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Page:The Works of Lord Byron (ed. Coleridge, Prothero) - Volume 1.djvu/242

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For Sense and Reason (critics know it)
Have quitted every amorous Poet,
Nor left a thought to seize on.


Poor Little! sweet, melodious bard!
Of late esteem'd it monstrous hard
That he, who sang before all;
He who the lore of love expanded,
By dire Reviewers should be branded,
As void of wit and moral.[1]


And yet, while Beauty's praise is thine,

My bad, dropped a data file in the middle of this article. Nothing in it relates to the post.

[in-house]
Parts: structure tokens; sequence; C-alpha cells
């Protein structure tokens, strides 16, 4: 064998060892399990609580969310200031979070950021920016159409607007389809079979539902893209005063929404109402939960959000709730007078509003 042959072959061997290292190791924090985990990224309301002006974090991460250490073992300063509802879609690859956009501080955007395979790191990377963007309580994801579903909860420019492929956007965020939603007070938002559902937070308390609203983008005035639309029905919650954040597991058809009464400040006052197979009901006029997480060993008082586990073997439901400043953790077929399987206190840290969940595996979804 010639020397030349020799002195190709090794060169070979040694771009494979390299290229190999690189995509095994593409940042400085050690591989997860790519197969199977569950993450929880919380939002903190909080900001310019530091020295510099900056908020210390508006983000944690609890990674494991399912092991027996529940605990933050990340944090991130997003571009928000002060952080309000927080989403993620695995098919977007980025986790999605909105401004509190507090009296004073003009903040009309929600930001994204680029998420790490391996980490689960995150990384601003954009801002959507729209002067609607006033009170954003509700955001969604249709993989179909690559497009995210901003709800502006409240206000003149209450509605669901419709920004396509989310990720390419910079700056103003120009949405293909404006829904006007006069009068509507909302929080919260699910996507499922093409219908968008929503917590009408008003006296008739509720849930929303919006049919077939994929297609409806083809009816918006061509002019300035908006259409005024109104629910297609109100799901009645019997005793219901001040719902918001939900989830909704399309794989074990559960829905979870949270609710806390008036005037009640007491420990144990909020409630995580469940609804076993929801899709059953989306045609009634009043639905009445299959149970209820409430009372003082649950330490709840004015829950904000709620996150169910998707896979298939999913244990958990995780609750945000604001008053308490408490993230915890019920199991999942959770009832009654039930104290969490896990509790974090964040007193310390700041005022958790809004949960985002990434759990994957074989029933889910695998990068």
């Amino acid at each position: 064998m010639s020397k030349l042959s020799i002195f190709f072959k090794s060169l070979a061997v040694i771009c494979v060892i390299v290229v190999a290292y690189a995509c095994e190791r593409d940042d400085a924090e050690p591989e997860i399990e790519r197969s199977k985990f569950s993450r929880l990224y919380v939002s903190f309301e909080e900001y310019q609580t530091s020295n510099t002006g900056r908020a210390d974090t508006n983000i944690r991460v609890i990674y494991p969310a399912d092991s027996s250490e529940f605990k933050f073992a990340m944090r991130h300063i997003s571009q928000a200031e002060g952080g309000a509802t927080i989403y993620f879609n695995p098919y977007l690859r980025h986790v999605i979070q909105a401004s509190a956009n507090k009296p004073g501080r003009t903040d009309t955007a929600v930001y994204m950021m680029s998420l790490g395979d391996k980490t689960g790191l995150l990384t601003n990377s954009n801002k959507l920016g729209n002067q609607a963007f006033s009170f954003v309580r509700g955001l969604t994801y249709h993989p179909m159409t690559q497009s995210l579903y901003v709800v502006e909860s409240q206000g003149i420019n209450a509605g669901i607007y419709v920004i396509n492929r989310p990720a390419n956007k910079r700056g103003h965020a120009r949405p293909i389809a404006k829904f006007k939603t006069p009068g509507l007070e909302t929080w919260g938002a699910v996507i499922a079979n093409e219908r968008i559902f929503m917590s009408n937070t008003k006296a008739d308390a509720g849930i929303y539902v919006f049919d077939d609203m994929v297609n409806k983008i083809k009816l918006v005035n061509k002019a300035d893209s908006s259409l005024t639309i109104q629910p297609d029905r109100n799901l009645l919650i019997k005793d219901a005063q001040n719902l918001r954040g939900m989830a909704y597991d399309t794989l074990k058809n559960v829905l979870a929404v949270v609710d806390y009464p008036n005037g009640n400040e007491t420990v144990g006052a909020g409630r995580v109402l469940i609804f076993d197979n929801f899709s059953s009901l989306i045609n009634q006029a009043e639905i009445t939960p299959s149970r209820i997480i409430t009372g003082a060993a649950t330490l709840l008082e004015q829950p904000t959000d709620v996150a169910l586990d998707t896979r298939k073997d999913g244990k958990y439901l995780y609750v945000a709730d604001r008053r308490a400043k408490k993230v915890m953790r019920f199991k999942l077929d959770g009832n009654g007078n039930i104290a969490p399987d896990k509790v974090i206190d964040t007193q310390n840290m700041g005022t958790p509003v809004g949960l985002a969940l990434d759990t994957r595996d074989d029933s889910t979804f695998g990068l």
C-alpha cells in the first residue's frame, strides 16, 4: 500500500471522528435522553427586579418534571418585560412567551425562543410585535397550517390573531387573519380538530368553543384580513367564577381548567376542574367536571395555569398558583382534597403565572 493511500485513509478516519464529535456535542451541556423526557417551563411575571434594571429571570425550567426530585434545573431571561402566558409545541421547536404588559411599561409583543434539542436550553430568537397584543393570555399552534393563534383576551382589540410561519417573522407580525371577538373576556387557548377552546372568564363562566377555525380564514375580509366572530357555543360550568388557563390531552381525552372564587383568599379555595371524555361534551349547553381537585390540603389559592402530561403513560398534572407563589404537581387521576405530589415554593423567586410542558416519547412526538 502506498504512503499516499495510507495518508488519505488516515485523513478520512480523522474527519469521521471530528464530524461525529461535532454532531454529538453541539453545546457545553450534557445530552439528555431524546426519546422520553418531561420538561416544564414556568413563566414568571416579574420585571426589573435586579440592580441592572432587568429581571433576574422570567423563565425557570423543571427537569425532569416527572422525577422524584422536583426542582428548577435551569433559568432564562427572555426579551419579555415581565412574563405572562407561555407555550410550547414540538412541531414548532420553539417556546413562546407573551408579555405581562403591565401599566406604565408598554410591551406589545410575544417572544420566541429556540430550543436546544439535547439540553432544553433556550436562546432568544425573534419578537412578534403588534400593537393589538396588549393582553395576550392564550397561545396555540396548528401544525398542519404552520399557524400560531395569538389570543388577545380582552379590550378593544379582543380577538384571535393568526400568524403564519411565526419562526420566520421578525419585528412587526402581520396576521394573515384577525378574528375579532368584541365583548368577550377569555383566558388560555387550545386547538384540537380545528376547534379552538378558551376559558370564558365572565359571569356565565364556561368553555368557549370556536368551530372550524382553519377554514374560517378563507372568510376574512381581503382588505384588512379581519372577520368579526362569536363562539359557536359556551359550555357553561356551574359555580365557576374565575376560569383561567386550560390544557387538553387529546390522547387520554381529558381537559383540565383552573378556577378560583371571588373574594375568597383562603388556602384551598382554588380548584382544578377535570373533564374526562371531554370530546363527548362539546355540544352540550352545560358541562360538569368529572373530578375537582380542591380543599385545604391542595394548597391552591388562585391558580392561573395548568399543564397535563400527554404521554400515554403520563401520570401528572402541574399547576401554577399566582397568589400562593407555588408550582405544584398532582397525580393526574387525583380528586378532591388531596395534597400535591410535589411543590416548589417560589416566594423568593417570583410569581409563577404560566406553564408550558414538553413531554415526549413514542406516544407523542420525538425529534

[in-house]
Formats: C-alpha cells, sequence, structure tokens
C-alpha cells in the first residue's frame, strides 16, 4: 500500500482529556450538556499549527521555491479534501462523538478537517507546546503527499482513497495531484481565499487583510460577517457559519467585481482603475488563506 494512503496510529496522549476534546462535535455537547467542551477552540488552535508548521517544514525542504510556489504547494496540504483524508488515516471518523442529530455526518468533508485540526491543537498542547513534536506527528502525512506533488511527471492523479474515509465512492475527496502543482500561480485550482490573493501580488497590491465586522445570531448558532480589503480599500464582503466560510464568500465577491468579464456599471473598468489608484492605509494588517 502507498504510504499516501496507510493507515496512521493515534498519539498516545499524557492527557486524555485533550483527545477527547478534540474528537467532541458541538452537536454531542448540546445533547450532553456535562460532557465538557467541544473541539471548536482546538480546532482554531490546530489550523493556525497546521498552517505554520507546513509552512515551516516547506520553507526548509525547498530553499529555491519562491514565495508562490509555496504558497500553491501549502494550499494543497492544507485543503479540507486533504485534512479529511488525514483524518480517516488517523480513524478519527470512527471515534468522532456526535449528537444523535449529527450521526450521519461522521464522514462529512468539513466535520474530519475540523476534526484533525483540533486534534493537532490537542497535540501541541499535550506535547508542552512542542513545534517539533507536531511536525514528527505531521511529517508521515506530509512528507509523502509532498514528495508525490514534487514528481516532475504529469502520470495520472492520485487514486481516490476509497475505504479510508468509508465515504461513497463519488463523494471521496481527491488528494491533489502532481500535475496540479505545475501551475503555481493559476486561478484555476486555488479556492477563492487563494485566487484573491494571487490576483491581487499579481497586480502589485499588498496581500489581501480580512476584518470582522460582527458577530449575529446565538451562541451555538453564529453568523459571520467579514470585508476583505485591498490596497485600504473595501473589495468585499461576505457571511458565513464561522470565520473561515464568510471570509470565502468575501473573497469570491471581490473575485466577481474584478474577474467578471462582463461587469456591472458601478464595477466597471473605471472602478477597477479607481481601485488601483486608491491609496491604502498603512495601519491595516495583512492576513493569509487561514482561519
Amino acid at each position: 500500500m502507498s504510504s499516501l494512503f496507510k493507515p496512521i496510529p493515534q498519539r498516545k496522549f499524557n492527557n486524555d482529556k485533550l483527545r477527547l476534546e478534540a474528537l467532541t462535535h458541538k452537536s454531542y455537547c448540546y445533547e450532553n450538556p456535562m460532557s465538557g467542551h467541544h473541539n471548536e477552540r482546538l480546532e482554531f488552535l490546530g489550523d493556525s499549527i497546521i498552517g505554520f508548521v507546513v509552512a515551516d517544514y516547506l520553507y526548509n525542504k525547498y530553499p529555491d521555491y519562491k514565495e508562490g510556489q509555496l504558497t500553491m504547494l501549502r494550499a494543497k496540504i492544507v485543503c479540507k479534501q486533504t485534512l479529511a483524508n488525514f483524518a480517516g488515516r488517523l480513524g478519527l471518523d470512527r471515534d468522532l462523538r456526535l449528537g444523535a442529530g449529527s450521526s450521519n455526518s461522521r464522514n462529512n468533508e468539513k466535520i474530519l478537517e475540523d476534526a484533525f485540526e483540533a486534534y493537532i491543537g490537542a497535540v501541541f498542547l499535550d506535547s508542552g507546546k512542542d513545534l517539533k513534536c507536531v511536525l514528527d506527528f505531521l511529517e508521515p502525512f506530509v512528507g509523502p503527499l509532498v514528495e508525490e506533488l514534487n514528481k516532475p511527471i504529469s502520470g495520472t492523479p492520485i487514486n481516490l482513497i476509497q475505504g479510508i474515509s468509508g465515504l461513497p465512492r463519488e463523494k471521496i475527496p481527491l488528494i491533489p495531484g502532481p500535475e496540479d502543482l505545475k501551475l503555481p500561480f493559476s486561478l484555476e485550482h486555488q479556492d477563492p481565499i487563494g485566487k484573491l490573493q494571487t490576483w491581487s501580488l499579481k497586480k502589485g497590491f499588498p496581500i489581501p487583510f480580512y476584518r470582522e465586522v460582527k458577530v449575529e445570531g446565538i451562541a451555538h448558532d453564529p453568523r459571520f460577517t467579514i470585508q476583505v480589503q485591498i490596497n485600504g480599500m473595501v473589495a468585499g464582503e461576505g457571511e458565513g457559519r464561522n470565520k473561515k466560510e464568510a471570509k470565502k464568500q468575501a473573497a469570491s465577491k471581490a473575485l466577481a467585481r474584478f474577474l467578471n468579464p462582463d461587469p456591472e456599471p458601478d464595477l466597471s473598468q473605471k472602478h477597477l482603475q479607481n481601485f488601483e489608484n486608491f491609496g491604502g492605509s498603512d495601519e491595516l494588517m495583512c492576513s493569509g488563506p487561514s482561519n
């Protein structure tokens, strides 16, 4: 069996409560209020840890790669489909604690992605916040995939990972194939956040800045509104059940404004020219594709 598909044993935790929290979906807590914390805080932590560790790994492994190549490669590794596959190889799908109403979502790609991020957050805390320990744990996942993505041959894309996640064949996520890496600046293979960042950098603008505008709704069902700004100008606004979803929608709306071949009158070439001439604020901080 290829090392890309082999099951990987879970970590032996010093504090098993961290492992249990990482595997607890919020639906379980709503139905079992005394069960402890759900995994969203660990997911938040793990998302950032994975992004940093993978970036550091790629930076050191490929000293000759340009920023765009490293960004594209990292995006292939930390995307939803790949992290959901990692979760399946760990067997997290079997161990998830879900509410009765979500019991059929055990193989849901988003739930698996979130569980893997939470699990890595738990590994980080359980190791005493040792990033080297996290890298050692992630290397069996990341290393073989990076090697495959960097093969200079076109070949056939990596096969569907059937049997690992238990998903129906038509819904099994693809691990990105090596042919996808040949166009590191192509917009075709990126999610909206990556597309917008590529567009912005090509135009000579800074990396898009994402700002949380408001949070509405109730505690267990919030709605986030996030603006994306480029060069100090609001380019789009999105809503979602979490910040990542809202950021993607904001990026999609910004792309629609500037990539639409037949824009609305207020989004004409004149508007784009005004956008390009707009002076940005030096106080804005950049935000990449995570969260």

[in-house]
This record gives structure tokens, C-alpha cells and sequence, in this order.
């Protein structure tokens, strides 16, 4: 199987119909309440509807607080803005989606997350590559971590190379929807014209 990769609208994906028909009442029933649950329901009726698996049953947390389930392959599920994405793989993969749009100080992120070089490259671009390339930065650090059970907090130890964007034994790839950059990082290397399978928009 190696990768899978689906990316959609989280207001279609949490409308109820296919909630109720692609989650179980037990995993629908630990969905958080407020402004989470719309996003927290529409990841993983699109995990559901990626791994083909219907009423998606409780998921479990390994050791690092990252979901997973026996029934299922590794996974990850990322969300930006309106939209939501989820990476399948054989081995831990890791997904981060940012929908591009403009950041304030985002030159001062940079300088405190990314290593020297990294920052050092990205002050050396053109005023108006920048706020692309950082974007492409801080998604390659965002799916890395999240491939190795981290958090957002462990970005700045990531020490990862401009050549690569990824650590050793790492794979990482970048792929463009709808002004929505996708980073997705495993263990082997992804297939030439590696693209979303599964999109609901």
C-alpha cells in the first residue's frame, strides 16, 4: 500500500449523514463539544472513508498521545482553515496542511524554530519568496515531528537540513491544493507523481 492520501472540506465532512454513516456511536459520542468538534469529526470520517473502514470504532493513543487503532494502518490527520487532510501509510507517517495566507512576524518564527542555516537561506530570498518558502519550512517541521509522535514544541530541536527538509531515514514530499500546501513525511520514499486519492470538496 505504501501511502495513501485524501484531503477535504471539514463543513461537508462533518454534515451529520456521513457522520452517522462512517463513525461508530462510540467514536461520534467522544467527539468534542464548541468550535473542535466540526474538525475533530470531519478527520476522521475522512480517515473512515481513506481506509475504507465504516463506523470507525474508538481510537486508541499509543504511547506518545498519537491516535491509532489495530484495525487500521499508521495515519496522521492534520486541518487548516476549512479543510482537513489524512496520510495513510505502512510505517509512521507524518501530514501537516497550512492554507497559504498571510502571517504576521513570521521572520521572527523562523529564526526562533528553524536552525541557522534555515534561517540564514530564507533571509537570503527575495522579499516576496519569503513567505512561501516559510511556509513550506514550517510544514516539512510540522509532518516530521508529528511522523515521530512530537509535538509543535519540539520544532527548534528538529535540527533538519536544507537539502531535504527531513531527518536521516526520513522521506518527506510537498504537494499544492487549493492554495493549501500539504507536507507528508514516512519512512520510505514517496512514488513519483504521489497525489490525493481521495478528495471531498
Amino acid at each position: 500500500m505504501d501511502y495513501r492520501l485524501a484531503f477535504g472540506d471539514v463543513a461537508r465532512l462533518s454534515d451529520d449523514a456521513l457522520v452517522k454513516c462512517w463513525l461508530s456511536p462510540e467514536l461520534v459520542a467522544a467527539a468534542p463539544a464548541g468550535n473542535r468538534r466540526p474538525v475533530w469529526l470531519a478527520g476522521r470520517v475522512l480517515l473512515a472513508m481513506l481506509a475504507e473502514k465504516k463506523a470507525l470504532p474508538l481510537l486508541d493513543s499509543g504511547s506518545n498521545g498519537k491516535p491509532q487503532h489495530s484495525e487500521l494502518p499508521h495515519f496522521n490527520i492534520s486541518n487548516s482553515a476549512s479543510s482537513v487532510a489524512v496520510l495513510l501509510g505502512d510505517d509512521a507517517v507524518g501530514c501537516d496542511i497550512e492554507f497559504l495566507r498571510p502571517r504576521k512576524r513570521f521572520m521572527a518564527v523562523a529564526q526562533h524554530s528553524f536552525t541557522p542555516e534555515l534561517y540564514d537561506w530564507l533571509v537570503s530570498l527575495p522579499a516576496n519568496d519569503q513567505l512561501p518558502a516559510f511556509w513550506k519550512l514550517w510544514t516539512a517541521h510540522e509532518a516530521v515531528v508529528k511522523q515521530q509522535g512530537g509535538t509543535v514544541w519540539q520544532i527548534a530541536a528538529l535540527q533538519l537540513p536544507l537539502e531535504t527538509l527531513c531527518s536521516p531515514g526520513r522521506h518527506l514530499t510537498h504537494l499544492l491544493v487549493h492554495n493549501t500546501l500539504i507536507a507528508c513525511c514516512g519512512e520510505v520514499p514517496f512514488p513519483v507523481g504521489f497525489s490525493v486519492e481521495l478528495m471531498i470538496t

Harmonious favourite of the Nine!
Repine not at thy lot.
Thy soothing lays may still be read,
When Persecution's arm is dead,
And critics are forgot.


Still I must yield those worthies merit
Who chasten, with unsparing spirit,

Bad rhymes, and those who write them:
  1. These stanzas were written soon after the appearance of a severe critique in a northern review, on a new publication of the British Anacreon. [Byron refers to the article in the Edinburgh Review, of July, 1807, on "Epistles, Odes, and other Poems, by Thomas Little, Esq."]